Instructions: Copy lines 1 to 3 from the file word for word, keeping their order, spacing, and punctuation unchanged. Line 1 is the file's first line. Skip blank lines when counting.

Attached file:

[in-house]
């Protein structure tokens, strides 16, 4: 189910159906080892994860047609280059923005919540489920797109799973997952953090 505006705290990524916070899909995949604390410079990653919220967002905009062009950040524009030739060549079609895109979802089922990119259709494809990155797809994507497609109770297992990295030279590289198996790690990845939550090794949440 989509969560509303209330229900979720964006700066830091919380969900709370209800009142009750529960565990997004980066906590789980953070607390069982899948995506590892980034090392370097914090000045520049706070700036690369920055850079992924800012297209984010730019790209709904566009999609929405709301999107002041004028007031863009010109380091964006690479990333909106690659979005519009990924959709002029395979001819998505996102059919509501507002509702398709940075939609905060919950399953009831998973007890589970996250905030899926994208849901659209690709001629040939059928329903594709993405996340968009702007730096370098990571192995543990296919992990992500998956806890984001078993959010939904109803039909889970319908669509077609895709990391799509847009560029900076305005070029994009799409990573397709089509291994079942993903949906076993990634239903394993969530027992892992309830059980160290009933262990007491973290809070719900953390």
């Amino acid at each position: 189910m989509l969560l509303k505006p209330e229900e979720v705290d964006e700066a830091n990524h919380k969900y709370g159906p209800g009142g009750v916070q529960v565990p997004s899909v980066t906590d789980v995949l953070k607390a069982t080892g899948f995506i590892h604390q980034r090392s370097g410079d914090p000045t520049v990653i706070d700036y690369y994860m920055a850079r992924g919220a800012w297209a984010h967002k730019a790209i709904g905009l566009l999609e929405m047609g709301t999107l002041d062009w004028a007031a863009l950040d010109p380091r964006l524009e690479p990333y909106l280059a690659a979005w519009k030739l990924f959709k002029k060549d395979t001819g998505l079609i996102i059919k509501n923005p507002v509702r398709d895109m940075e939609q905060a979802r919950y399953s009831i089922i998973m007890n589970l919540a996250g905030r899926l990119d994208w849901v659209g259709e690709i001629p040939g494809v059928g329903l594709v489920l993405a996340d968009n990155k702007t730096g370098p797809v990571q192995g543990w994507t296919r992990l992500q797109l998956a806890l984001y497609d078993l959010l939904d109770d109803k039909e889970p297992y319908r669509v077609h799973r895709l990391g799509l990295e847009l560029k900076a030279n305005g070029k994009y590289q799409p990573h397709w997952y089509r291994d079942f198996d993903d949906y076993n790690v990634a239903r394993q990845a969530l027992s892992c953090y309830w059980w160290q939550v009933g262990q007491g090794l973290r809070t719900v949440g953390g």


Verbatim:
[in-house]
């Protein structure tokens, strides 16, 4: 189910159906080892994860047609280059923005919540489920797109799973997952953090 505006705290990524916070899909995949604390410079990653919220967002905009062009950040524009030739060549079609895109979802089922990119259709494809990155797809994507497609109770297992990295030279590289198996790690990845939550090794949440 989509969560509303209330229900979720964006700066830091919380969900709370209800009142009750529960565990997004980066906590789980953070607390069982899948995506590892980034090392370097914090000045520049706070700036690369920055850079992924800012297209984010730019790209709904566009999609929405709301999107002041004028007031863009010109380091964006690479990333909106690659979005519009990924959709002029395979001819998505996102059919509501507002509702398709940075939609905060919950399953009831998973007890589970996250905030899926994208849901659209690709001629040939059928329903594709993405996340968009702007730096370098990571192995543990296919992990992500998956806890984001078993959010939904109803039909889970319908669509077609895709990391799509847009560029900076305005070029994009799409990573397709089509291994079942993903949906076993990634239903394993969530027992892992309830059980160290009933262990007491973290809070719900953390």
């Amino acid at each position: 189910m989509l969560l509303k505006p209330e229900e979720v705290d964006e700066a830091n990524h919380k969900y709370g159906p209800g009142g009750v916070q529960v565990p997004s899909v980066t906590d789980v995949l953070k607390a069982t080892g899948f995506i590892h604390q980034r090392s370097g410079d914090p000045t520049v990653i706070d700036y690369y994860m920055a850079r992924g919220a800012w297209a984010h967002k730019a790209i709904g905009l566009l999609e929405m047609g709301t999107l002041d062009w004028a007031a863009l950040d010109p380091r964006l524009e690479p990333y909106l280059a690659a979005w519009k030739l990924f959709k002029k060549d395979t001819g998505l079609i996102i059919k509501n923005p507002v509702r398709d895109m940075e939609q905060a979802r919950y399953s009831i089922i998973m007890n589970l919540a996250g905030r899926l990119d994208w849901v659209g259709e690709i001629p040939g494809v059928g329903l594709v489920l993405a996340d968009n990155k702007t730096g370098p797809v990571q192995g543990w994507t296919r992990l992500q797109l998956a806890l984001y497609d078993l959010l939904d109770d109803k039909e889970p297992y319908r669509v077609h799973r895709l990391g799509l990295e847009l560029k900076a030279n305005g070029k994009y590289q799409p990573h397709w997952y089509r291994d079942f198996d993903d949906y076993n790690v990634a239903r394993q990845a969530l027992s892992c953090y309830w059980w160290q939550v009933g262990q007491g090794l973290r809070t719900v949440g953390g």